Can you name the “Big Four” fashion capitals of the world? Congrats if you can -clearly you’re a fashionista- but no shame if you can’t: they are Paris, Milan, London, and New York. While Milan might get the credit for Italy’s fashion trends, Florence is no slouch itself. Trendsetting designers Salvatore Ferragamo, Emilio Pucci, Gucci, and Roberto Cavalli all were either born in Florence or moved there during the height of their careers, and all four brands still maintain their headquarters here. If you absolutely positively can’t get enough of designer shoes, you’ll definitely want to stop by the Salvatore Ferragamo Museum, which houses over 10,000 pairs of the esteemed luxury designer’s footwear. Even better, the shoes are rotated out on a bi-annually basis, so you’ll always have 10,000 new reasons to visit Florence again. The museum can be found in the Spini Feroni building, a gothic palace built in 1289.
4) Even Hitler was in awe of Florence’s beauty
Have you ever viewed a collection of art and felt physically overwhelmed by its beauty? There’s an actual term for this: Stendhal Syndrome, also referred to as Florence Syndrome. The term derives from the nineteenth century French author Henri-Marie Beyle’s visit to Florence’s Basilica of Santa Croce, where he became absolutely emotional upon viewing Giotto di Bondone’s ceiling frescoes:
“I was in a sort of ecstasy, from the idea of being in Florence, close to the great men whose tombs I had seen. Absorbed in the contemplation of sublime beauty…I reached the point where one encounters celestial sensations … Everything spoke so vividly to my soul. Ah, if I could only forget. I had palpitations of the heart, what in Berlin they call ‘nerves.’ Life was drained from me. I walked with the fear of falling.”
Beyle is hardly the only one to experience this psychosomatic illness; since he first reported it, hundreds of people have reported symptoms like confusion, anxiety, and an increased heart rate while viewing Florence’s Renaissance masterpieces. Even Hitler reportedly fell victim to Florence’s charm: when the Germans were fleeing from Florence during World War II they blew up all of the bridges except for one: the iconic Ponte Vecchio. Rumor has it that Hitler was so taken with the medieval arch bridge and its colorful assortment of storefronts that he couldn’t bring himself to bomb it. Whatever the case, it’s to the world’s benefit that the Nazis left it standing.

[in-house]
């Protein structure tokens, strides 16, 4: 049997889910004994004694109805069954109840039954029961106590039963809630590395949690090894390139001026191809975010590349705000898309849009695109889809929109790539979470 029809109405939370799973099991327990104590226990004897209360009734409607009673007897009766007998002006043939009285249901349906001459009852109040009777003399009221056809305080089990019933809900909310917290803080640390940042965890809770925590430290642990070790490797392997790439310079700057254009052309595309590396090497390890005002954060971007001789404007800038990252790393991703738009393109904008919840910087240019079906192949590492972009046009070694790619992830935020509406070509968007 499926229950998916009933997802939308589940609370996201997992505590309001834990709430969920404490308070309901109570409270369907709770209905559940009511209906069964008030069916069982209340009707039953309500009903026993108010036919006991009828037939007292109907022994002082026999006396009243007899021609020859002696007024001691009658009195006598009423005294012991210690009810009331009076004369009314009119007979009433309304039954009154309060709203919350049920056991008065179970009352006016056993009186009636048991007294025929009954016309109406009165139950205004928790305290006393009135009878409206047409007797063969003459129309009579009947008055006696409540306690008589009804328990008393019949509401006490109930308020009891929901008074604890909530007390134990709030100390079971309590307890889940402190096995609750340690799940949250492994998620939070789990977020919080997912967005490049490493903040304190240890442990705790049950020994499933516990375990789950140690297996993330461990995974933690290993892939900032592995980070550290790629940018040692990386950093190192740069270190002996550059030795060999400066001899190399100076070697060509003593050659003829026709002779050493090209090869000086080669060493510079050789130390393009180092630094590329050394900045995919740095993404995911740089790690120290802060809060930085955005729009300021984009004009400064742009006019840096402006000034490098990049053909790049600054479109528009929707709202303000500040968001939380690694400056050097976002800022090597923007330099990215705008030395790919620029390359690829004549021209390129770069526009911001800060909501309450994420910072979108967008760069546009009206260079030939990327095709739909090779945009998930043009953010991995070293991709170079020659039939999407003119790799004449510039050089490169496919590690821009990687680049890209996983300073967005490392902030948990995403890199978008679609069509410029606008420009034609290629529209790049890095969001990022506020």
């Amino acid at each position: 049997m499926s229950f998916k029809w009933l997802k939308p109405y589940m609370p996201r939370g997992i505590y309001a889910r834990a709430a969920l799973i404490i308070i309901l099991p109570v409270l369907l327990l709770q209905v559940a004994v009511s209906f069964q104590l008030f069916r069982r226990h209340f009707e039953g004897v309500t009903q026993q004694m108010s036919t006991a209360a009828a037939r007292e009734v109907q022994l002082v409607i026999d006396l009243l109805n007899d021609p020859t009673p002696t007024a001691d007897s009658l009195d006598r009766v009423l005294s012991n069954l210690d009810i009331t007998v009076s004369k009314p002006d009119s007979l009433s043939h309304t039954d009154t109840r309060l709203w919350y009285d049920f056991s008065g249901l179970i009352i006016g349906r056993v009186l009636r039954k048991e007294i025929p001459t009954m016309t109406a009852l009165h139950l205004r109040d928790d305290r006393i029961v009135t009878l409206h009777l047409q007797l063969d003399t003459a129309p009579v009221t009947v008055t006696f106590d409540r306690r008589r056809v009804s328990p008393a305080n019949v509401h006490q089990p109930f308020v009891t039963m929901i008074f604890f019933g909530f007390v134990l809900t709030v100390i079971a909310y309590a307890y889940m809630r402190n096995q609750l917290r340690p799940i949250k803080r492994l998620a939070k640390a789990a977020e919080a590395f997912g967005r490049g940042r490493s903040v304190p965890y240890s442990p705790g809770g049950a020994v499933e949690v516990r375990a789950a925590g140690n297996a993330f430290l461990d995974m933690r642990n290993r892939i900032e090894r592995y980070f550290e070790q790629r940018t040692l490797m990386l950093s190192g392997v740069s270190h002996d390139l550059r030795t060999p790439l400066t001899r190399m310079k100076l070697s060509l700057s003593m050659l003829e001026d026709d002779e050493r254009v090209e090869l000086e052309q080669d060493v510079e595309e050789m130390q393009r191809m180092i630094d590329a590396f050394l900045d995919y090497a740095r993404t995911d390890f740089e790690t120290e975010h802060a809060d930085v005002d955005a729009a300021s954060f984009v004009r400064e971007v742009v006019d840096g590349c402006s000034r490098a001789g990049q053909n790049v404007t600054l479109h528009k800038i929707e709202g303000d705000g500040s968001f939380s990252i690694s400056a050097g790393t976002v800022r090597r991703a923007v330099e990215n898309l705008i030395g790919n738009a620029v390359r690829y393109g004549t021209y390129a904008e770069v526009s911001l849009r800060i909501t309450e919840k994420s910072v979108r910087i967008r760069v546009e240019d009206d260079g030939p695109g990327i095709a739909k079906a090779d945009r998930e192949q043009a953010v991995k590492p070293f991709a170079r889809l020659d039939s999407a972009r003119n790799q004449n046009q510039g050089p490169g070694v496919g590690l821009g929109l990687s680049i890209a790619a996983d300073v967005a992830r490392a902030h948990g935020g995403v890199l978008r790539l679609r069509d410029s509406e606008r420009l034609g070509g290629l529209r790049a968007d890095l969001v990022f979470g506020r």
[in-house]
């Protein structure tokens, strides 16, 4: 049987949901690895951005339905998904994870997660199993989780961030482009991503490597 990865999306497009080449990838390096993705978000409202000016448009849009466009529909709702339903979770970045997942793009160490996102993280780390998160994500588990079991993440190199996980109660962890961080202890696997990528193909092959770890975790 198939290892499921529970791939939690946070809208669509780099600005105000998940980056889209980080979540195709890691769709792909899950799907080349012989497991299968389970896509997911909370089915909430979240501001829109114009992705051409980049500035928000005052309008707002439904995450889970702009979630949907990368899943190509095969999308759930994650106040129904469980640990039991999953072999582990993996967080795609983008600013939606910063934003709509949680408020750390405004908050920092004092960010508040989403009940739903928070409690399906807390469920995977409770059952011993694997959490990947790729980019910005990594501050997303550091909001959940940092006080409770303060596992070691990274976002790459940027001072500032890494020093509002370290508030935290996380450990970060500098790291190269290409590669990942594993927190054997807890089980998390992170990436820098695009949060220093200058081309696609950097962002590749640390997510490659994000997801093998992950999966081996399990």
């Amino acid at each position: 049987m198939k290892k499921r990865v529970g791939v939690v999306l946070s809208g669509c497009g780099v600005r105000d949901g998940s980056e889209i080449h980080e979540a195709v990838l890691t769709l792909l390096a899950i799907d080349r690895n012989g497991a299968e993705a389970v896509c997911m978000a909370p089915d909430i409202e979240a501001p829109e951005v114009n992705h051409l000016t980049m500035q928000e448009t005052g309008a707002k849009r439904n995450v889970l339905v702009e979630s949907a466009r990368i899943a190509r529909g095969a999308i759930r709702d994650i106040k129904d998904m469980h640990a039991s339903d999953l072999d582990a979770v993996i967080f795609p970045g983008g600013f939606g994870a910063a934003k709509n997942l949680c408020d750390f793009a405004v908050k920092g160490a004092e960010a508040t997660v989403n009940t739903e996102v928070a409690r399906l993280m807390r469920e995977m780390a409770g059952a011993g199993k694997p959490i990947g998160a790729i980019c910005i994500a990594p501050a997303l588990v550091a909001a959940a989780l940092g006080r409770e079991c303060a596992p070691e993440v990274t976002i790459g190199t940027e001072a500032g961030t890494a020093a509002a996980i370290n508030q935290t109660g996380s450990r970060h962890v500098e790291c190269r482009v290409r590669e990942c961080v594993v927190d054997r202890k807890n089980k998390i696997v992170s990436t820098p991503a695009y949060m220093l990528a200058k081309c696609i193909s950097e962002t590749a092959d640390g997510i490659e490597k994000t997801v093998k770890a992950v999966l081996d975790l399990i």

5) Galileo’s digits are on display here
Galileo made enormous contributions to the fields of astronomy, physics, engineering, and mathematics, but apparently that wasn’t enough to preserve him the dignity of staying buried intact. Nearly 100 years after a temporary burial, Galileo’s remains were finally exhumed and prepared to be properly buried at Florence’s Santa Croce Basilica (strange in itself given Galileo’s contentious relationship with the Catholic church — safe to say they were not fans of his discoveries, which ran counter to their own divine teachings). During the transfer of Galileo’s remains, Anton Francesco Gori decided he couldn’t help but take home a macabre souvenir, and proceeded to snap off one of Galileo’s middle finger. Over time, the finger found its way to the Galileo Museum, where it has been reunited with one of Galileo’s index fingers, thumbs, and teeth (unknowingly purchased by art collector Alberto Bruschi during an auction). Galileo’s middle finger now points towards the sky, fitting for a man so transfixed by astronomy.